Saturday, 2 February 2013

Is Judgement Ethical?

Good People and Going Wrong, Part 6

This is going to be a placeholder post because I am not sure at all about how to proceed. I feel intuitively like I could have an arguement for this last piece, but I also know that that's a terrible reason to support something. So I will lay out how I'm feeling, but let it be said beforehand that I might well be completely incorrect. Maybe even wrong!

One place where I feel really unstable in all of this is whether I should be making such assessments at all. Of course, there is one person of whom I absolutely must make such assessment, and that is myself. Beyond myself, though, I have generally been told that you should not judge others, and I find pretty much every reason for this prohibition to be compelling: Lewis and Chesterton claim that we do not know what others are going through or why they act, so we cannot know whether their actions are justified; actor-observer asymmetry and similar psychological biases indicate that we are utterly terrible at making fair assessments of other's motives and behaviours (especially when compared to our own); the very real possibility that I might be incorrect about what is moral or immoral should give me pause before judging another. So I feel like rendering judgement is unethical, pretty much always.

But I also feel like rendering judgement is necessary. For example, I do not think I am misguided for wanting to marry a good person, when the day comes. I want to be able to assess whether I am entering this partnership with someone I can rely on. Whether she earnestly attempts to be an ethical person is more important to me than the particular values or philosophical system...within the range I am trying to discover in these posts. Similarly, as much as I might be willing to expose myself to hurt by trusting those who seem untrustworthy, I would not expose someone else to such a person. Some of this is more related to predicting behaviour than judging how good a person is...but I don't think the second assessment is entirely out of place here, either. More, who do I turn to for advice about ethics. I am absolutely shoddy for finding such a confidante, so this is a living question for me. All told, I feel like rendering judgement is a necessary part of responsible and ethical action.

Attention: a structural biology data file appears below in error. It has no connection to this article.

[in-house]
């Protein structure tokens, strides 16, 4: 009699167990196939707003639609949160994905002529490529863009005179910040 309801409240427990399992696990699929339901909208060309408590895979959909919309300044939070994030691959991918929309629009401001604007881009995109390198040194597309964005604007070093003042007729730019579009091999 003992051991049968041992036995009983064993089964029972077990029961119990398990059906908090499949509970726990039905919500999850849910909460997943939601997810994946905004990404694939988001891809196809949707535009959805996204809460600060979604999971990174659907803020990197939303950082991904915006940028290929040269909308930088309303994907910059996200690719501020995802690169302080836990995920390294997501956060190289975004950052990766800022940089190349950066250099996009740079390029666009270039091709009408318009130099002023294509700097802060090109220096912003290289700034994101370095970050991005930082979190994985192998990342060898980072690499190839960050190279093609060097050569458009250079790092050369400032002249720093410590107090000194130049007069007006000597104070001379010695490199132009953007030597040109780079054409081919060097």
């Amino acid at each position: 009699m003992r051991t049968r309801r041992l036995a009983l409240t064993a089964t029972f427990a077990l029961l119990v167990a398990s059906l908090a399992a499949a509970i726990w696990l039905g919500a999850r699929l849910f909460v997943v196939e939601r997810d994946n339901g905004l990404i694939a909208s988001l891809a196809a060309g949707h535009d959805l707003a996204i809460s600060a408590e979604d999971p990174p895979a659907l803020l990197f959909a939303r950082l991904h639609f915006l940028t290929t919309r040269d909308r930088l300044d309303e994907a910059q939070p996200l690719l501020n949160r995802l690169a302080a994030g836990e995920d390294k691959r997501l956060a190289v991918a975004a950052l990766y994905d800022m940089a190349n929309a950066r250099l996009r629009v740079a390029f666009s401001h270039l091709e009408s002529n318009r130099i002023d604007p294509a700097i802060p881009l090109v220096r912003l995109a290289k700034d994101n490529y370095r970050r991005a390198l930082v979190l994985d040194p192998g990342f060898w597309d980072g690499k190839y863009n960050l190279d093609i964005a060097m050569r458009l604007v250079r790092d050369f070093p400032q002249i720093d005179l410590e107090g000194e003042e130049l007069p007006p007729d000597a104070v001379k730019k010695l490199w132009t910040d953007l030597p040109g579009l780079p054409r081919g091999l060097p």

Let's recap: I feel that judgement is unethical and I feel that judgement is ethically necessary. So I really don't know what to do. I think the place to proceed is to figure out what I really mean by "judge," because I suspect that there are actually different actions going on here: there's a difference between assigning blame and deciding whether a person has arrived at their incorrect ethical system honestly and whether that system is tolerable.

Three parting comments:

1. I will say that I am not concerned at all about folks' salvatory status. That is not why I might be concerned if someone is a good person. I might be concerned, though, because I want to know where they are on their journey to being more Christ-like--though whether I have any role in helping them on that journey is another important question I have not answered.

2. I want to tell a terrible joke that I made up. The problem a utilitarian has choosing between two groups who have mutually exclusive happiness is called the Large Hedon Collider. :D

3. I generally find virtue ethics more admirable than anything else, and consequentialism more sensible than deontology, and deontology more tolerable than consequentialism (because consequentialism fails to articulate justice, stuff like "don't punish the guilty at the expense of the innocent" and "killing a handful of people for an increase in the already-comfortable majority's pleasure is not acceptable, even if it does maximize happiness for the greatest number of people"). But then again, I don't pretend to be much good at meta-ethics, so feel free to prove me wrong! (I place the burden of proof pretty high, though. I'll pick uncertainty over unfounded certainty.)

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